After 4 year of the project’s completion, the Seattle Public Library celebrates it’s “Libraries for All” building program. The Central Library in downtown Seattle was opened in May 2004, which was designed by Dutch architect Rem Koolhaas.
The building is divided into eight horizontal layers, each varying in size to fit its function. A structural steel and glass skin unifies the multifaceted form and defines the public spaces in-between.
Here is an interview between Seattle Times and Rem Koolhaas. During the interview, Mr Rem Koolhaas has stated,
Basically the Books Spiral was kind of for us an architectural way of undoing some of the sadness of the typical library, where it kind of really divided in a number of compartments that have very dull-sounding names like “humanity,” “sciences,” blah, blah, blah. We felt that those categories are not necessarily the most exciting and encouraging categories in terms of dividing a library, so it enabled us to create an undivided sequence of books where of course the divisions actually exist and all the kind of cataloging systems perform their task, but the point was to create a kind of single, undivided sequence, because we felt that one of the points of a library was that there are accidents and that you find yourself in areas where you didn’t expect to be and where you kind of look at books that are not necessarily the books that you’re aiming for. So it was to create a kind of almost arbitrariness — or to create a kind of walking experience, an almost kind of urban walk … a kind of Rotterdam, a very efficient, direct aiming for limited destinations.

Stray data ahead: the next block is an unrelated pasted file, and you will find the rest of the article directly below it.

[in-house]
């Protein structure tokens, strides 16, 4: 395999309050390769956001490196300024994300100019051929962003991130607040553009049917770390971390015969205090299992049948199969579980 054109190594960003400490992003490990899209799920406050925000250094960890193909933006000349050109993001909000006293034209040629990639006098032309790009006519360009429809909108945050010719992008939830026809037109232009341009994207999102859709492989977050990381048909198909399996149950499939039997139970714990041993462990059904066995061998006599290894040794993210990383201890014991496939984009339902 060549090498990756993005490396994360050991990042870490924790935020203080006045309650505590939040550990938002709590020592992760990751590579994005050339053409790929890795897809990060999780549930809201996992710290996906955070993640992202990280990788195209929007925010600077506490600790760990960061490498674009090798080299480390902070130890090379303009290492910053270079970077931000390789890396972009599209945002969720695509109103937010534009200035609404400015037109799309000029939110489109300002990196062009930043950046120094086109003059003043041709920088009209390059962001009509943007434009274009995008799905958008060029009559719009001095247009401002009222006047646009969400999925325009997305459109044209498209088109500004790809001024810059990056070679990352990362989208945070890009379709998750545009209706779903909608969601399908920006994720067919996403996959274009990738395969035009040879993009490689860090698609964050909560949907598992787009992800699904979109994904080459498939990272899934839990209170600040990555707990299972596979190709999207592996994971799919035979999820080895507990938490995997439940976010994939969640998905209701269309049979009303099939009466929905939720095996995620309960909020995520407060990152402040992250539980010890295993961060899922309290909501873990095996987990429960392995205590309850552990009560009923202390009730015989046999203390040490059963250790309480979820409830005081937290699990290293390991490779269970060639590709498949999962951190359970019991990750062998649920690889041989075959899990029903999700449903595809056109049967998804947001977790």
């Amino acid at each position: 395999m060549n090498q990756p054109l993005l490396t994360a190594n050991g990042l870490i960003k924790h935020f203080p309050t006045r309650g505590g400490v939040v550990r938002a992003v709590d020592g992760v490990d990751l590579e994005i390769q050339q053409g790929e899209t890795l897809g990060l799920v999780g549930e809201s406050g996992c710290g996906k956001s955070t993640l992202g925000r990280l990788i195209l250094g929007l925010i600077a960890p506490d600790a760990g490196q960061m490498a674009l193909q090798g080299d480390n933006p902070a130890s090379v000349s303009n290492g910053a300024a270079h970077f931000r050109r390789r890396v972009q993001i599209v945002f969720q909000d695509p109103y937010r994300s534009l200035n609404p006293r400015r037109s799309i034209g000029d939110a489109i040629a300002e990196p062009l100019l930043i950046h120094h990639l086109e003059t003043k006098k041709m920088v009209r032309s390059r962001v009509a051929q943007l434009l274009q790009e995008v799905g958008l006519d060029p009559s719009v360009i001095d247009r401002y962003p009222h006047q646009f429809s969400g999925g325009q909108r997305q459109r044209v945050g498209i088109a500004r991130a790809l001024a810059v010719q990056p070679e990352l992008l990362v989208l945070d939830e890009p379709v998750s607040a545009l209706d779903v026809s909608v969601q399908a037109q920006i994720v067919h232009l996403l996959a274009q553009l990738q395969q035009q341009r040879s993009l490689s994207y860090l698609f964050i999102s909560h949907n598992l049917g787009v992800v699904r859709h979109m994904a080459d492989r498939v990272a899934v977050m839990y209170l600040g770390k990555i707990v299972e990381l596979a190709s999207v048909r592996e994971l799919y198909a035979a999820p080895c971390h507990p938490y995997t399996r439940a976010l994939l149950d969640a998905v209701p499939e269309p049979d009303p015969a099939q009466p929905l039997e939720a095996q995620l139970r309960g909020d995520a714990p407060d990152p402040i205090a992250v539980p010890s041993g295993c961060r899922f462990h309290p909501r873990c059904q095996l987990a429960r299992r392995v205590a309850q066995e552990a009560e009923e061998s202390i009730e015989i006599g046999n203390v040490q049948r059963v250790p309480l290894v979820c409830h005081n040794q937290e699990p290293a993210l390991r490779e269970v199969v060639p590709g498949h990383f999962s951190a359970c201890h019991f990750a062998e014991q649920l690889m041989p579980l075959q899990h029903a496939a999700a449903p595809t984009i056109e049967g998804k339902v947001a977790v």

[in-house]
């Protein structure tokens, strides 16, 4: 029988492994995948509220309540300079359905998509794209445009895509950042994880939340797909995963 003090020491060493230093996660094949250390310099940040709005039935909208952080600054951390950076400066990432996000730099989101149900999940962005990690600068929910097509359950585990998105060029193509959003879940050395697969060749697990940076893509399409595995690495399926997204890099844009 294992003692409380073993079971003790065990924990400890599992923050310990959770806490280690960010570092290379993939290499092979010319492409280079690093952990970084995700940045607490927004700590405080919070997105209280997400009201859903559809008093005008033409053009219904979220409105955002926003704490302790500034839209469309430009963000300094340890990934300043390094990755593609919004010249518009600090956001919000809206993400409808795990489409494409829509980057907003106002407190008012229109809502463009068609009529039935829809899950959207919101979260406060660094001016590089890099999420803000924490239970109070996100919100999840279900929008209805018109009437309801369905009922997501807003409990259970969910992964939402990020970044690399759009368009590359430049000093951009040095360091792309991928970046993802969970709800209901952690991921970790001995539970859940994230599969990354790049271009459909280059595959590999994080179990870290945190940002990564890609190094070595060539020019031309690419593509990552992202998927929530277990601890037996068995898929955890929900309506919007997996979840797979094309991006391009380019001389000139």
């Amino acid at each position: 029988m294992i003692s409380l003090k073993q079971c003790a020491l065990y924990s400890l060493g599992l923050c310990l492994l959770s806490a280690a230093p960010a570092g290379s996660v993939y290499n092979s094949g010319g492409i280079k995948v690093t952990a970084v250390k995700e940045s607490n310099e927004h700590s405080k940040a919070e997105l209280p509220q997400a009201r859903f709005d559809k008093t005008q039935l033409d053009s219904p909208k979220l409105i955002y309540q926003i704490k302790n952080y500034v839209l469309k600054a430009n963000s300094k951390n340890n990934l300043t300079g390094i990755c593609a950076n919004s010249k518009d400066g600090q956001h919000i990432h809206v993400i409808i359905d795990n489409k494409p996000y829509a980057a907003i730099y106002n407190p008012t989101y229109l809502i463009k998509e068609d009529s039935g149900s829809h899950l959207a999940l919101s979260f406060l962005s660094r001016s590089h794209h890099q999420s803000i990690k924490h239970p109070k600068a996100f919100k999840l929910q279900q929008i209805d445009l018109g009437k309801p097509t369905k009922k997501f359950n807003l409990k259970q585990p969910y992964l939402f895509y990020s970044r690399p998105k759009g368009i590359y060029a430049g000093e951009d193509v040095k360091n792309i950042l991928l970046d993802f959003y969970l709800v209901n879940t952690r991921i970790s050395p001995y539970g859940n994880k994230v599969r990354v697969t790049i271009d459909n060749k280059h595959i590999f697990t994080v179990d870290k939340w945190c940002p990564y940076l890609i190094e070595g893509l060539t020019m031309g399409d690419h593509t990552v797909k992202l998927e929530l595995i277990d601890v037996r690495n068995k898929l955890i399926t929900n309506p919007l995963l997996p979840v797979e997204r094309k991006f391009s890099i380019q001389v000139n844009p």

The stacks, arranged along a continuous spiral ramp contained within a four-story slab, reinforce a sense of a world organized with machine-like precision.
Nicolai Ouroussoff, Los Angeles Times